Unfortunately, my time in Udonthani was over, and there were still 600Km/375 miles between me and the room that waited for me in Bangkok, our final destination on this week-long oddysey. It would mean at least nine hours on the road - longer, because I knew we'd have to take some breaks - and while I felt somewhat sorry asking Suphot to drive such a long day, I really needed to get back.
I dragged myself out of bed, started water in the hot pot and called my friend. He'd already planned to ride his scooter into town to say goodbye, knowing there wouldn't be time for Pot and I to drive out to the family home. I'd said my farewells to them the previous night after our dinner out so I hadn't expected to see them, but I'm glad my friend was going to come see me. I rustled up another marginally acceptable cup of instant Nescafe and then went to take a shower so I could dress for the day and finish the packing I'd (thankfully) done most of the previous night while listening to CNN News on the TV. Pot called to give me an advised departure time, and I set about trying to meet that.
My friend arrived somewhere around 08:30, and by 09:00 I was ready to check out. We'd had a somewhat somber conversation: him speaking in a hopeful way about his planned move; me attempting to be supportive but concerned about his overall safety and well-being in a completely foreign place, thousands of miles from his home and family. I don't think I was all that convincing. He lowered his guard and shared quietly how he didn't feel he had many other choices, and there were tears being shed when my phone rang, reminding me that it was time to get going. I hugged him goodbye and went down to the lobby with his tears still wet on my shirt.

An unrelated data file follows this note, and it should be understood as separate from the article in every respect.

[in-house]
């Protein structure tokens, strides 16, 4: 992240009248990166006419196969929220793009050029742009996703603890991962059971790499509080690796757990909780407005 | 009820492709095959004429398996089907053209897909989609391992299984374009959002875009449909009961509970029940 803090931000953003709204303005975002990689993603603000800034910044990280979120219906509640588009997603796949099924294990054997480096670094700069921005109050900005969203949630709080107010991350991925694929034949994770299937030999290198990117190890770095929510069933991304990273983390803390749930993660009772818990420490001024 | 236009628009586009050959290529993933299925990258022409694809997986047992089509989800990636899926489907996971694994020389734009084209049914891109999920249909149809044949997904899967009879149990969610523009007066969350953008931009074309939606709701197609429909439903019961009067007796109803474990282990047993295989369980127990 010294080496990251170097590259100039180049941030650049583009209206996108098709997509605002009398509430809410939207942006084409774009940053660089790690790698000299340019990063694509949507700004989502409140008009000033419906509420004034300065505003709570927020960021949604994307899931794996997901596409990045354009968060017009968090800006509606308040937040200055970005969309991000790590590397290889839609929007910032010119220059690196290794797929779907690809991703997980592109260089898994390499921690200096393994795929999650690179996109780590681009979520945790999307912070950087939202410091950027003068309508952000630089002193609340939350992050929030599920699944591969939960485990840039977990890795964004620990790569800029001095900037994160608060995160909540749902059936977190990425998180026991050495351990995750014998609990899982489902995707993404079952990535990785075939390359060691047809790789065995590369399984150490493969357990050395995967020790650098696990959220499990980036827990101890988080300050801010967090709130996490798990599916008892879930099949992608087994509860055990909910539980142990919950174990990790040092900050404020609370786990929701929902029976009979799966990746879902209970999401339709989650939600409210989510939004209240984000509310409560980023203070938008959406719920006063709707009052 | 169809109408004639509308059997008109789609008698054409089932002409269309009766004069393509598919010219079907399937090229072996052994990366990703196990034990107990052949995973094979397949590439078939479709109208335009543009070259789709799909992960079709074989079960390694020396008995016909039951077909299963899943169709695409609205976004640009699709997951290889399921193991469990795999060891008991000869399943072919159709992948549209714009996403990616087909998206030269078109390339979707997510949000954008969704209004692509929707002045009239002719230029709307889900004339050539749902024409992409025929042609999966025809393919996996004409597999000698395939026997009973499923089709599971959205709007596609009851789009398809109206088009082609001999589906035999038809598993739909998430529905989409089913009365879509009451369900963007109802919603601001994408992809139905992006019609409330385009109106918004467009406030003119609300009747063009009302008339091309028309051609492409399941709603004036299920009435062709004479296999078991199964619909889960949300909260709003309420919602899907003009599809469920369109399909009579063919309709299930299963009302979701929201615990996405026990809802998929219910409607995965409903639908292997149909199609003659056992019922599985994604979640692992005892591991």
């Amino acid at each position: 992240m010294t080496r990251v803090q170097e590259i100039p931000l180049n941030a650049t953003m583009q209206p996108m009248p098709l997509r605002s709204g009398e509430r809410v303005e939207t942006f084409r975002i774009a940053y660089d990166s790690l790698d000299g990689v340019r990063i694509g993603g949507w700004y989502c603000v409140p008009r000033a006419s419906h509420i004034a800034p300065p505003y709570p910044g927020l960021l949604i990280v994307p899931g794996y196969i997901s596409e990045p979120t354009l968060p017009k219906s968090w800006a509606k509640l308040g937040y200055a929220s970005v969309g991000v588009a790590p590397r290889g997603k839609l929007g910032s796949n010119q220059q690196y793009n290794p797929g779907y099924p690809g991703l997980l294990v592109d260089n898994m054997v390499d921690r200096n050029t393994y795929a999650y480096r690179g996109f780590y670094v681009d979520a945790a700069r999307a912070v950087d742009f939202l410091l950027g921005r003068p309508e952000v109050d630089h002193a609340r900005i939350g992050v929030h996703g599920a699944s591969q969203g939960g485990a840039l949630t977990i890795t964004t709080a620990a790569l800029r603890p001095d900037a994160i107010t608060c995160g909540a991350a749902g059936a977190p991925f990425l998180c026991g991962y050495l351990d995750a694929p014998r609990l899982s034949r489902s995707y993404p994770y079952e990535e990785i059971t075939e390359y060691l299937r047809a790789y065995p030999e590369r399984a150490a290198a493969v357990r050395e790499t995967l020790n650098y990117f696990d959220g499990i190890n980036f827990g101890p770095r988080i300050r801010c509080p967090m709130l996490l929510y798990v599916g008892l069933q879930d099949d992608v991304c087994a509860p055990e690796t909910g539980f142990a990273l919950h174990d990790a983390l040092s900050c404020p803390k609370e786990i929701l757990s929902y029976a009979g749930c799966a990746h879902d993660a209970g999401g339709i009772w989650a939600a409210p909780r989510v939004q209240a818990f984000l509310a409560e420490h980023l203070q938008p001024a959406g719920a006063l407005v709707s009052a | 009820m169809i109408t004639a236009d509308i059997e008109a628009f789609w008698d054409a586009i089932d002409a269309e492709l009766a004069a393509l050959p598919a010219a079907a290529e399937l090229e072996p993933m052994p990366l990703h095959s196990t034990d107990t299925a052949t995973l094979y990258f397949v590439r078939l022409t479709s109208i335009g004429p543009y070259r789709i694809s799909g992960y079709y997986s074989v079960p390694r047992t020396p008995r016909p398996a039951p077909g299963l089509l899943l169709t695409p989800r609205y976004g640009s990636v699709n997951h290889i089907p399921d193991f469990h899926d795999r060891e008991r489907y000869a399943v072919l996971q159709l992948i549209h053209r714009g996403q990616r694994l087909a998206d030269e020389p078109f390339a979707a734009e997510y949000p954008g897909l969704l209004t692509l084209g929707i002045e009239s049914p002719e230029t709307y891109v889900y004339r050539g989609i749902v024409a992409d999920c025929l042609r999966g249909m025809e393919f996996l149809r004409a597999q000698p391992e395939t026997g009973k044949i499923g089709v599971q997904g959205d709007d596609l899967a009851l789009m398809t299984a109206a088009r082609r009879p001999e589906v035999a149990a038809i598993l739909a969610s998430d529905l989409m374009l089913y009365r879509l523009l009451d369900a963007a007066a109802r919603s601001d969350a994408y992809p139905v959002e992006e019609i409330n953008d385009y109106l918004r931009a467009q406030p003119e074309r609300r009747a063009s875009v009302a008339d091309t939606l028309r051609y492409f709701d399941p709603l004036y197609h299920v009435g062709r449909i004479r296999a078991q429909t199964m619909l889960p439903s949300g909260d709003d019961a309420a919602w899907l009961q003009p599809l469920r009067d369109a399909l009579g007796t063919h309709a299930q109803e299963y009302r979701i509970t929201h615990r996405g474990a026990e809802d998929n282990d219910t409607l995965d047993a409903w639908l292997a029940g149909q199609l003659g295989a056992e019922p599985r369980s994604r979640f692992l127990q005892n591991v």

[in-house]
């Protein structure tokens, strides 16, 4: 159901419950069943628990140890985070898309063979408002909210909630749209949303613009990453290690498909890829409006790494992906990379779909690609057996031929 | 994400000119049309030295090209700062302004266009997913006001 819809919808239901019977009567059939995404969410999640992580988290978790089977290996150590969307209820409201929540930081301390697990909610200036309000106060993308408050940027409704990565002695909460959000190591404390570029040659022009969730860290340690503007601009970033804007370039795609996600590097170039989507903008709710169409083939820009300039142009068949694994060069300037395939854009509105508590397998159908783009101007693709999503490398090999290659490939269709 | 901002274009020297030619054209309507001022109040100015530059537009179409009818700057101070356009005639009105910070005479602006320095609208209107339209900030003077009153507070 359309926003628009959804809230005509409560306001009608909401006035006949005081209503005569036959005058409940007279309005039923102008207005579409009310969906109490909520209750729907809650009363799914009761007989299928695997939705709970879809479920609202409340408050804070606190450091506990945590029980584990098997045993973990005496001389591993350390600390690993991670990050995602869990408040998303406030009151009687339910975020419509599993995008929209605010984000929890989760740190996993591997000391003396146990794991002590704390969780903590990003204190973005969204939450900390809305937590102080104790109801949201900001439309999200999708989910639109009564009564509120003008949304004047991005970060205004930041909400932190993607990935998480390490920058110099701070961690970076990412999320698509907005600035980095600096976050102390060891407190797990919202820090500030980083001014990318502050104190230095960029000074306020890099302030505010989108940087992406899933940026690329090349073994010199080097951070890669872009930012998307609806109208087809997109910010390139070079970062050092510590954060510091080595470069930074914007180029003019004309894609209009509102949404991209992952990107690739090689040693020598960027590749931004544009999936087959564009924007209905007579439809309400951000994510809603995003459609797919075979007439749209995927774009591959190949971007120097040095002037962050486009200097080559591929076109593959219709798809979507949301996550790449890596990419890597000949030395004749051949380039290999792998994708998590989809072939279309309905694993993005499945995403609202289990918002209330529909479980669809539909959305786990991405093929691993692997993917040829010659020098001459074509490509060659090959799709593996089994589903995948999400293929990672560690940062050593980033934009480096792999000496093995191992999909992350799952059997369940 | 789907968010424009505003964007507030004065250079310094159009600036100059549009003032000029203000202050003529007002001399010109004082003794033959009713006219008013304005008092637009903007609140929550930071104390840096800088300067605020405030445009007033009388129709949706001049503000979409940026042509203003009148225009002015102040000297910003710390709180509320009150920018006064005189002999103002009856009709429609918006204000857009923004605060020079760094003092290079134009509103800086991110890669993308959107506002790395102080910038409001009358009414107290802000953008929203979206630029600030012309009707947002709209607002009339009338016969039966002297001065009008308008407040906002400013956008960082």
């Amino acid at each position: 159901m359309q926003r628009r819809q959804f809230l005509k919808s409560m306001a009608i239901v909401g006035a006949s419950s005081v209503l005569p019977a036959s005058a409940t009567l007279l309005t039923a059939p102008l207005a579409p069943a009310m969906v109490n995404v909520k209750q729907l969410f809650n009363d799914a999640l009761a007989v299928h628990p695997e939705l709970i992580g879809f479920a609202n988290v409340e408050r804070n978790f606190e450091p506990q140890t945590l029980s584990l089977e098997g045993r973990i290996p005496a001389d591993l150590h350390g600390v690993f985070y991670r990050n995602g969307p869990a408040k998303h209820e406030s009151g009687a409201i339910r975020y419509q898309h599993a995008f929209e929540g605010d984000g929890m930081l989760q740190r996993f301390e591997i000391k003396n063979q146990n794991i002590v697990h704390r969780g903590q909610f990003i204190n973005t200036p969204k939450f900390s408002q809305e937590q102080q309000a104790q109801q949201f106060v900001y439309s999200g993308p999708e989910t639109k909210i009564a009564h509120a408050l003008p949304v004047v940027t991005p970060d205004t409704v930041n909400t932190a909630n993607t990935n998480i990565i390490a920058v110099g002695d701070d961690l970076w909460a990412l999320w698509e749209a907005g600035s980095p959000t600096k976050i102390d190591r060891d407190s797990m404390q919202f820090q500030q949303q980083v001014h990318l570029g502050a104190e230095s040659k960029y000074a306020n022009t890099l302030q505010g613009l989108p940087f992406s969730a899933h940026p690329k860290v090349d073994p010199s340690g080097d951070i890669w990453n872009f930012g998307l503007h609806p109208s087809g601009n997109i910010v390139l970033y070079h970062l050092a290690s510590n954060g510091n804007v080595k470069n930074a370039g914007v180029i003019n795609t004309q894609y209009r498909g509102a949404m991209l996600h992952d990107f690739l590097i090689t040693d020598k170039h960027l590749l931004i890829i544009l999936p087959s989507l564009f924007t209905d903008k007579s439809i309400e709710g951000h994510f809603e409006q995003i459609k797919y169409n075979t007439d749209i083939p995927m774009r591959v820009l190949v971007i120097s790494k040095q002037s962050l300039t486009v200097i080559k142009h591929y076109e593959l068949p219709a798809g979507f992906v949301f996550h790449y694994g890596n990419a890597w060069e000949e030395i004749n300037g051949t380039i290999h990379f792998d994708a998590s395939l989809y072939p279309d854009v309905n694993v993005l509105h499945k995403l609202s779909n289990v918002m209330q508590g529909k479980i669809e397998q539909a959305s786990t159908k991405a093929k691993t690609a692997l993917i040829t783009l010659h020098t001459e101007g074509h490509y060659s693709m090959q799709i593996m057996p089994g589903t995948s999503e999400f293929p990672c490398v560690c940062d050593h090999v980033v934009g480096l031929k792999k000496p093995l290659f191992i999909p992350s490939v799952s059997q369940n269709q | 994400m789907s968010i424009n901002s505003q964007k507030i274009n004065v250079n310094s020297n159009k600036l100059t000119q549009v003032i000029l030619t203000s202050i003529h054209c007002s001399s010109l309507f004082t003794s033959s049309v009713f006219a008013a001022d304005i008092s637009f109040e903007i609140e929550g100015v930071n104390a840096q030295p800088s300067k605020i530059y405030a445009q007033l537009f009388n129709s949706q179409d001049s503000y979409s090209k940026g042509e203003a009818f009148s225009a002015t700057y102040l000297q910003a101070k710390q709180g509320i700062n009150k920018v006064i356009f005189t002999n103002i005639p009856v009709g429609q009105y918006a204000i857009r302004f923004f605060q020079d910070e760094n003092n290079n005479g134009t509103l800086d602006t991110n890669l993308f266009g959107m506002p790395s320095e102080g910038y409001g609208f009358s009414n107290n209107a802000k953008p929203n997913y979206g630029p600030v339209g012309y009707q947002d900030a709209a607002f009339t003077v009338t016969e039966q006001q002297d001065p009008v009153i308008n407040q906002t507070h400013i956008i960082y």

Suphot loaded my bags into the back of his truck while I checked out of the hotel. We got into the cab and I waved farewell to the young man I'd helped, mentored and become rather fond of over the past six or seven years. He took a few steps towards us as we pulled away, still waving. As we turned out of the driveway I looked back to see him turn and cover his face and wondered if I would ever see him again. Time and Fate will tell, I suppose.
At my request we stopped at a 7-Eleven type store at a nearby gas station where I picked up another box of Kleenex, water and something to serve as the breakfast I hadn't taken time for at the hotel. Freshly loaded with fuel and decongestant I said "Home, Jeeves!" to Suphot, and away we went, down Highway 2.
I know we stopped for lunch, but I couldn't tell you where. I nodded off repeatedly as we sailed along, but I recall the hot soup was comforting. Frankly, as congested as I was the stand owner probably could have boiled most anything and I'd have been happy to slurp it up. I drank a lot of water and other fluids just to keep flushing my system out, but I was more of a mess than you need to read about here.